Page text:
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One of the interesting elements of this current pandemic is how quickly the order we’ve grown so accustomed to gets thrown out the door. Another interesting part is just how much this process of needing to be more ‘lax’ trickles down into so much of what we do. While social order has become redefined, so do our self-bureaucratic policies. Maybe we don’t feel the need to exercise, or we drink more or eat more pasta. Maybe the kids watch too much TV or play too many video games. Perhaps the adults find themselves suddenly interested in a bizarre new show about the strange world of large cat people and the Tiger King. Whatever rules or systems we allow to fall by the wayside, we all have them. We make these quick and easy changes because we recognize that, when push comes to shove, so many of these rules just aren’t that important.

March 27, 2020

I broke my foot a few months back. I had to practice what they call “non-weight bearing” – in other words, you are not allowed to use your foot or put any weight on it at all. I learned really quickly that I used my foot and leg a lot more than I previously thought. I had a recipe-based article (on DIY Vermouth) for Edible Marin due and a photoshoot for said article a few weeks later… that was the last recipe project I did, until now.

March 25, 2020

While it’s true that my favorite season is spring due to the deluge of budding, blooming and sprouting spring herbs, peas, baby artichokes and asparagus, wintertime has some extraordinary offerings in the form of citrus that strongly excite me. Not just the fruit but the zest, which leads me on many more kitchen adventures. I’m here to remind all of the access we have these days to citrus variety and also suggest to all that they use more zest, in general and especially in the peak of winter citrus season.

January 31, 2020

I made a truly epic cake for New Year’s Eve. I had originally thought the cake just accidentally happened, but I have since come to realize the cake was meant to be made. My hands and my spirit were meant to bring it to life for one epic moment in time. The cake was special, and it reminded me that I was, too. This multilayered cake is kind of like a metaphor for the life I have lived so far feeding into the life I am yet to live – culminating in this particularly sweet past New Year’s Eve.

January 13, 2020

For now, my thoughts land on a precise moment where change took hold. A time when I was left by the side of the road outside Tel Aviv by an at the time business partner and also long time “friend” and ate my first sabich. That sabich reflected back my own strength and the moment when I came eye to eye with my hunger to be seen for my own accomplishments and power. It’s a moment when I learned that to be a woman in business meant that I had to make bold moves. It’s also the moment I would come to prove that I could be honest, tender, and show emotion in business and still be successful and powerful.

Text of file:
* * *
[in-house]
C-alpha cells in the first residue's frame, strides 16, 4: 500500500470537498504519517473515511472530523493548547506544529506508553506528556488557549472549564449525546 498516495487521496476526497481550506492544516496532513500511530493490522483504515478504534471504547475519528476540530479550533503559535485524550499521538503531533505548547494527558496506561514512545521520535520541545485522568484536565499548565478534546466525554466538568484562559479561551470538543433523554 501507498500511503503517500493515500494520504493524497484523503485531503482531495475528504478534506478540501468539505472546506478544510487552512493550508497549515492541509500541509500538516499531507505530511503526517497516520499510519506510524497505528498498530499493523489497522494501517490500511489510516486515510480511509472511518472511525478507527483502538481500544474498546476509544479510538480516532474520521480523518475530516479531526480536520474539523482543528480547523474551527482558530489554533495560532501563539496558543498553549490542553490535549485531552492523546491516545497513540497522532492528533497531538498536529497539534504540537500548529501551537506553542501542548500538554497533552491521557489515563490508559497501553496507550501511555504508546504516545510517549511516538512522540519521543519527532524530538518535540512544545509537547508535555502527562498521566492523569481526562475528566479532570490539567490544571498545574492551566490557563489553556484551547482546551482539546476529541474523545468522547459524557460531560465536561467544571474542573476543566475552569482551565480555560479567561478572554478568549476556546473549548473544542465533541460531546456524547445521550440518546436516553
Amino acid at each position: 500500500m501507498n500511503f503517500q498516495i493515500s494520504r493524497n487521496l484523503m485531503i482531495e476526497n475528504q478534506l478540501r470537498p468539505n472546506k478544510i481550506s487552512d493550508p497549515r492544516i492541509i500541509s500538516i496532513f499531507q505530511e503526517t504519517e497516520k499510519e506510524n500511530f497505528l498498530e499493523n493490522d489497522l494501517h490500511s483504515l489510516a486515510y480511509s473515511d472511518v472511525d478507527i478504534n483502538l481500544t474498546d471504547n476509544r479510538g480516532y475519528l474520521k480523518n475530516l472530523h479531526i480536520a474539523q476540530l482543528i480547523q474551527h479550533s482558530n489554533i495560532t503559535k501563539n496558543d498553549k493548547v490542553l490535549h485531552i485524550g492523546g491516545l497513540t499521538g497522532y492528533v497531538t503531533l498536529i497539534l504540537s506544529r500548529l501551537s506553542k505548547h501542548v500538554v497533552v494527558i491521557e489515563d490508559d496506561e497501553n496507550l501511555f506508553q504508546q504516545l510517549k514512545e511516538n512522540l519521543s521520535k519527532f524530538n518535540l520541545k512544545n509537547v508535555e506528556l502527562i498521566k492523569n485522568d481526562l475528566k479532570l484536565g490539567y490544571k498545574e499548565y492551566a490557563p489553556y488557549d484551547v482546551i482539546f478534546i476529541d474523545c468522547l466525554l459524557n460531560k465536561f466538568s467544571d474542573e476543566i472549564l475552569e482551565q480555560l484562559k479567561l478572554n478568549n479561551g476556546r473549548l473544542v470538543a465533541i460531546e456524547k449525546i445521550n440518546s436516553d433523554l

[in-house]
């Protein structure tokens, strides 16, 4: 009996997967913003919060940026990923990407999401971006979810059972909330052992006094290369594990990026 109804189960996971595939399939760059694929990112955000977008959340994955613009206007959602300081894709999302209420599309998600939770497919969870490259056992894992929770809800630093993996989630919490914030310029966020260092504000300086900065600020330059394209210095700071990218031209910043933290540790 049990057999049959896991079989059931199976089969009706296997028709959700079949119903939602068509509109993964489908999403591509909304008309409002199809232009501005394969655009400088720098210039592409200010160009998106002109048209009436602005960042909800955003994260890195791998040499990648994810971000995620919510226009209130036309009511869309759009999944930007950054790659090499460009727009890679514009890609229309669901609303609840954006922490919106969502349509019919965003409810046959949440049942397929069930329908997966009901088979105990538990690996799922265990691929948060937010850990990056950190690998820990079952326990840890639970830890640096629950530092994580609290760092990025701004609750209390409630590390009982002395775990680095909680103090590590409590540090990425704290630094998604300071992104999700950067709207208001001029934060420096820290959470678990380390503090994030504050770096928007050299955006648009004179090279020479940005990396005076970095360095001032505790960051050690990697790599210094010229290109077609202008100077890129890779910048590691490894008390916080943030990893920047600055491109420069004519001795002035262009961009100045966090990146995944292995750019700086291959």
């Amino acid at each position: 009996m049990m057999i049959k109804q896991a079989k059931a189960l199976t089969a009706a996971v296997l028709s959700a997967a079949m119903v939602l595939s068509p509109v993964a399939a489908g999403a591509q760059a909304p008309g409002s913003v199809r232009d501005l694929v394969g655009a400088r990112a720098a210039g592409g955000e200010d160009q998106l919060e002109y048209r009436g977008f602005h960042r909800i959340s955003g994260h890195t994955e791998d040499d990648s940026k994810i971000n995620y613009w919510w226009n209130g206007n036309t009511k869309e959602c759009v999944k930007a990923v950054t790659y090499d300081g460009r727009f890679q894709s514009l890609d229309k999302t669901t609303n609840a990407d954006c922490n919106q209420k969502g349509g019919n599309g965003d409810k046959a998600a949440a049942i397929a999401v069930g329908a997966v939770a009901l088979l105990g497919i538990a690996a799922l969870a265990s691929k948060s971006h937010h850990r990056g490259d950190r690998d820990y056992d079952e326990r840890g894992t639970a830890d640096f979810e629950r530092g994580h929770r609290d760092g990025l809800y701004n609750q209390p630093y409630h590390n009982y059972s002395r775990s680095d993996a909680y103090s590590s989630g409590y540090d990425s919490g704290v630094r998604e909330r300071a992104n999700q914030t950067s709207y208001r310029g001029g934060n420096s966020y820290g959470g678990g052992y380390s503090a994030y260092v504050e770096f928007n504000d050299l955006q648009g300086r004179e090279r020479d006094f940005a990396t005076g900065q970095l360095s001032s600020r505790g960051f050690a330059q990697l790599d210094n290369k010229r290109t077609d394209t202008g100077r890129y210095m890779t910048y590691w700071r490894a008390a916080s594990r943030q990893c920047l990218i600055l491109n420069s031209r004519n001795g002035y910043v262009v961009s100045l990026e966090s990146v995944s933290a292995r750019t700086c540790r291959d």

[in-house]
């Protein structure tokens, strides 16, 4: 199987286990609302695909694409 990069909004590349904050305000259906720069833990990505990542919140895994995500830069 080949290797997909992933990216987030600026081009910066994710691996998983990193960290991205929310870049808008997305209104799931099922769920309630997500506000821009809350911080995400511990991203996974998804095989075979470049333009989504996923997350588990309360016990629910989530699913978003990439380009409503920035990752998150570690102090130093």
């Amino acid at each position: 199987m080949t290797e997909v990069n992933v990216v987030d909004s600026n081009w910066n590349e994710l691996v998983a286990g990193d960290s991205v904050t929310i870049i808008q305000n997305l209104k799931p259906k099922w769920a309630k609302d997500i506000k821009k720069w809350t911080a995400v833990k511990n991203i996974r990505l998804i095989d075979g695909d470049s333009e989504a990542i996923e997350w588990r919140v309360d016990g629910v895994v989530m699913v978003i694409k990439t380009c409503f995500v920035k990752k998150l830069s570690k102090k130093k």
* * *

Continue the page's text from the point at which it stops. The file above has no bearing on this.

January 1, 2020

Recently, as I continue to tinker with my herbal salt fetish, I have noticed how good people and places inspire me just as much as the season’s new herb, fruit, vegetable, or spice. In my herbal salts, I try to evoke a particular aspect of the season that is special to me. Ingredients from my own garden and local farms mingle with other organic goods that are seasonal for most of us.

December 26, 2019

Finding useful information on cooking and cleaning Dungeness crab isn’t easy. I personally always forget the instructions, even though I have done it countless times. I figured a phot-post would make the most sense to share my knowledge, which is essentially self-taught from various You Tube videos and trial and error. Next year when I try to remember how to cook and clean it, I can look at my own notes cemented inside of this blog post. Here is a quick breakdown on how to cook and clean fresh Dungeness crab.

December 26, 2019

This is a supremely salty tasting salt, so use it sparingly or excessively depending on your appetite for saltiness. It’s heavy on the Winter Savory, a naturally “salty tasting” herb, so it just tastes a bit saltier than some of my other salts.

December 20, 2019

Chicories—which include three kinds of radicchios (Chioggia, Castelfranco and Treviso), escarole, curly endive and frisée—are members of the lettuce family. They are heartier and more assertive than lettuce, which is probably why I enjoy them. They are kind of like the New Yorkers of the lettuce world, in that they are loud and can be rambunctious. But unbeknownst to many chicories are tameable, and easily transformed into hearty salads, robust soups and braises and satisfying grain dishes that are perfect for the colder months. Rosemary, believe it or not is one of the most compatible herbs for winter chicories.

December 6, 2019

Read Full Recipe Print Recipe Herbs, Butter & Holiday Pies November 26TH 2019 I have used herbs in my pies since …

November 27, 2019
Blog Posts | My Herbal Roots